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Wednesday, 10 December 1930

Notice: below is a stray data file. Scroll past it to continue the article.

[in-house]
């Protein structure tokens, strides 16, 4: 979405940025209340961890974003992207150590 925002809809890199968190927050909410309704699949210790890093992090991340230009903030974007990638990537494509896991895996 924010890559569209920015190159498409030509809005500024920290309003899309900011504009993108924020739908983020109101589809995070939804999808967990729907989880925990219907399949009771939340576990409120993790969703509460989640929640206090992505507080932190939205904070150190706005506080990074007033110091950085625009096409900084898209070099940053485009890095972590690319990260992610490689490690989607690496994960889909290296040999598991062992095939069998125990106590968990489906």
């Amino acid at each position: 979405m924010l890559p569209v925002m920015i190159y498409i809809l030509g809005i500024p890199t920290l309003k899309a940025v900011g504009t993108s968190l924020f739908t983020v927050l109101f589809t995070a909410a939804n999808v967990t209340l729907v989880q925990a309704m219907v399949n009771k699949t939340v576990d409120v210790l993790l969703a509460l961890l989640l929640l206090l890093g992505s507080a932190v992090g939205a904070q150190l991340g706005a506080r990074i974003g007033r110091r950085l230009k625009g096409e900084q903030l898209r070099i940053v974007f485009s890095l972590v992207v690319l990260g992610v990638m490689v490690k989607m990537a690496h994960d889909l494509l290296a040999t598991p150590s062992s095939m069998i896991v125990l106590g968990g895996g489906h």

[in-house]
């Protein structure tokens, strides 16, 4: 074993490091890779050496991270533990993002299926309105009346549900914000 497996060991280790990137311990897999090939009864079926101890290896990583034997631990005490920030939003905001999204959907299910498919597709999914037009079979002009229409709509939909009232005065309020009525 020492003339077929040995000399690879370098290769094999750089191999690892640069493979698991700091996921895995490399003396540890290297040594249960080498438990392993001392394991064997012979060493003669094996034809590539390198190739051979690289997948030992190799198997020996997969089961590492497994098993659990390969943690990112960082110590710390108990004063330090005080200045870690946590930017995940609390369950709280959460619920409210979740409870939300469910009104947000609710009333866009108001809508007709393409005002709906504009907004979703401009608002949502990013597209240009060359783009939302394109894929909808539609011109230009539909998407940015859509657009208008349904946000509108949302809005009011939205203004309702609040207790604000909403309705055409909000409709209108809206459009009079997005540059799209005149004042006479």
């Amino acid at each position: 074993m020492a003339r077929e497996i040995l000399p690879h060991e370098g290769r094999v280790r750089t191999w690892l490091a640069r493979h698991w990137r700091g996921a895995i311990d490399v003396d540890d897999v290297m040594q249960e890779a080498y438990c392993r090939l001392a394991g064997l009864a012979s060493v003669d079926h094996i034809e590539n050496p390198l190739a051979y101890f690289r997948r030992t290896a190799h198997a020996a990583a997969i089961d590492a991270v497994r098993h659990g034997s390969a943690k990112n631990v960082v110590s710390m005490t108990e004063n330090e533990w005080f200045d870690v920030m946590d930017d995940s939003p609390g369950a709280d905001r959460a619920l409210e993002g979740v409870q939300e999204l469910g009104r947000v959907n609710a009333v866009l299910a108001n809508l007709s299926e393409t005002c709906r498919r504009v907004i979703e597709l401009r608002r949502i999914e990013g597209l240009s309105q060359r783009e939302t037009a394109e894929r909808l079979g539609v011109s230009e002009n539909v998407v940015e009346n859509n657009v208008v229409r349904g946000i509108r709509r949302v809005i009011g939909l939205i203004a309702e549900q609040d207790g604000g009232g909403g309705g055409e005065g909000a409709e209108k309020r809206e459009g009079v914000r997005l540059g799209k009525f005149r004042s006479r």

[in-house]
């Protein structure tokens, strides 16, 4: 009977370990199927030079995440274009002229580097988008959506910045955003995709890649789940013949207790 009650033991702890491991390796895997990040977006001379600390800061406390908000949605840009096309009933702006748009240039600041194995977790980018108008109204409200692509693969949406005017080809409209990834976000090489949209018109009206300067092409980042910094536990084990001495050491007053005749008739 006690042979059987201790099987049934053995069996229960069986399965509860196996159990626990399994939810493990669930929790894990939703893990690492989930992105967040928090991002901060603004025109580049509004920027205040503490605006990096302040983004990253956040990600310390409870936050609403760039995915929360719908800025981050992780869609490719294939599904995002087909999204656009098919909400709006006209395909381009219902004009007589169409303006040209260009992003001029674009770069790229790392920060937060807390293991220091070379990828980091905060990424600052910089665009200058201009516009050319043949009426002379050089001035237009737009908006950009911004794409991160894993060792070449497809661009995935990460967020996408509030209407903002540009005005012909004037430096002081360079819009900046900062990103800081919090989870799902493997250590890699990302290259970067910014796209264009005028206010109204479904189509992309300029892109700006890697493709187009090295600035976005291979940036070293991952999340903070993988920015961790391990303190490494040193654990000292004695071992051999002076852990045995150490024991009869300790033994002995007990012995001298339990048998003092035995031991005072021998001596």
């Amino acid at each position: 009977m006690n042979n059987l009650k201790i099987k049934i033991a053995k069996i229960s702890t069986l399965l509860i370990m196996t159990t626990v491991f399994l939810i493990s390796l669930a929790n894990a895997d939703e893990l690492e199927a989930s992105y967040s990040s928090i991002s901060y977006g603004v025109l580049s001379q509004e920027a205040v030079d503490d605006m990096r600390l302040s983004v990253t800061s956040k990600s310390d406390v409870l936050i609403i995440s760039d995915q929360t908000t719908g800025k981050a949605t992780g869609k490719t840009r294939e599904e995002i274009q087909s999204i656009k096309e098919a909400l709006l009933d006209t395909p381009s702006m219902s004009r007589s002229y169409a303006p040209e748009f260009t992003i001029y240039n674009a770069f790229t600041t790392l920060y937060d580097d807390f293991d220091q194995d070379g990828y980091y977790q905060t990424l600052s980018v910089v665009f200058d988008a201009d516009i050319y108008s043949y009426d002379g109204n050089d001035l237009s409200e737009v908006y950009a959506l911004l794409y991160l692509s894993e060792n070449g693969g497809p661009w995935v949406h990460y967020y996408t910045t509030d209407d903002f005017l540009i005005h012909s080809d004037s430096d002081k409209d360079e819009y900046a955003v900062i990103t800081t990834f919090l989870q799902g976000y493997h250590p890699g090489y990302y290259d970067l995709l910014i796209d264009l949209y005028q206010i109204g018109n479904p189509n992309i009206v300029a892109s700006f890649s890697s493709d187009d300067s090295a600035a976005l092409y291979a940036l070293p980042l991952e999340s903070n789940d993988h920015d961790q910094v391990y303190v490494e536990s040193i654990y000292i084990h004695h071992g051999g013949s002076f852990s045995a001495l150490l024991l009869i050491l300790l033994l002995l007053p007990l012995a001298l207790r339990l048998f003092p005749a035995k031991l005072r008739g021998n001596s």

Senator CARROLL (Western Australia) . - During the debate on this bill various uncomplimentary titles have been suggested for it. It has been described as being confiscatory in character and still other designations, which might also be applied to it, would receive my cordial approval. I feel that it has been introduced simply because the Government failed to do its duty under another taxation measure which was passed yesterday. It is not a pleasing task for any government to have to retrench or to impose additional taxation. Both are objectionable courses to adopt ; but, like a great many things in life, whatever the consequences may be, they are at times inevitable. We are now considering -an alternative proposal. It has repeatedly been stated, and the truth of the assertion cannot be denied, that this measure, while striking a tremendous blow at the thrifty section of the community, allows the spendthrift simply . to carry on and enjoy all the advantages which the thrifty should expect. The spendthrift is able to say, "Let us have a good time while we can, because if anything should happen we always have the old-age pension to rely upon. Consequently they make no effort to save. In later years the Government of the day is practically forced to confiscate the savings of those who have denied themselves pleasures in order that it might assist those who freely enjoyed such pleasures, and, because of their early improvidence, have become a burden on the State. That is the position which confronts us to-day. Governments supporters claim that the Government is faced with a situation not of its own creation. No reasonable man would charge either the present, or the previous Government, with having been responsible for the country's present unsatisfactory position. The Government for the time being in office can always claim that its predecessors were improvident,, reckless and extravagant; it is a good excuse. I have heard of one Treasurer who was thankful that -he left the treasury empty for his successor. If we could charge the previous Government with having caused the tremendous fall in the prices of wool and wheat, there would be some justification for saying that it was responsible for the present unsatisfactory financial position of the Commonwealth. During this debate the effect of the fall in the prices of those two commodities has scarcely been mentioned, notwithstanding that that fall is mainly responsible for our present difficulties. If wool and wheat were again suddenly to realize the prices obtained for them twelve months .ago, the Government would be relieved of much which now embarrasses it. Unfortunately, certain happenings recently have tended to aggravate an already serious position. I refer particularly to the recent strike of slaughtermen in Sydney. It is significant that those slaughtermen carried on under an agreement until the commencemen.t of the lamb export season, when they decided to stop work. Their action has resulted in the loss of over £200,000 to Australia - money badly needed at this time. The farmers and graziers of Australia have been robbed of that amount, and Commonwealth and State Governments deprived of revenue which they had reason to expect.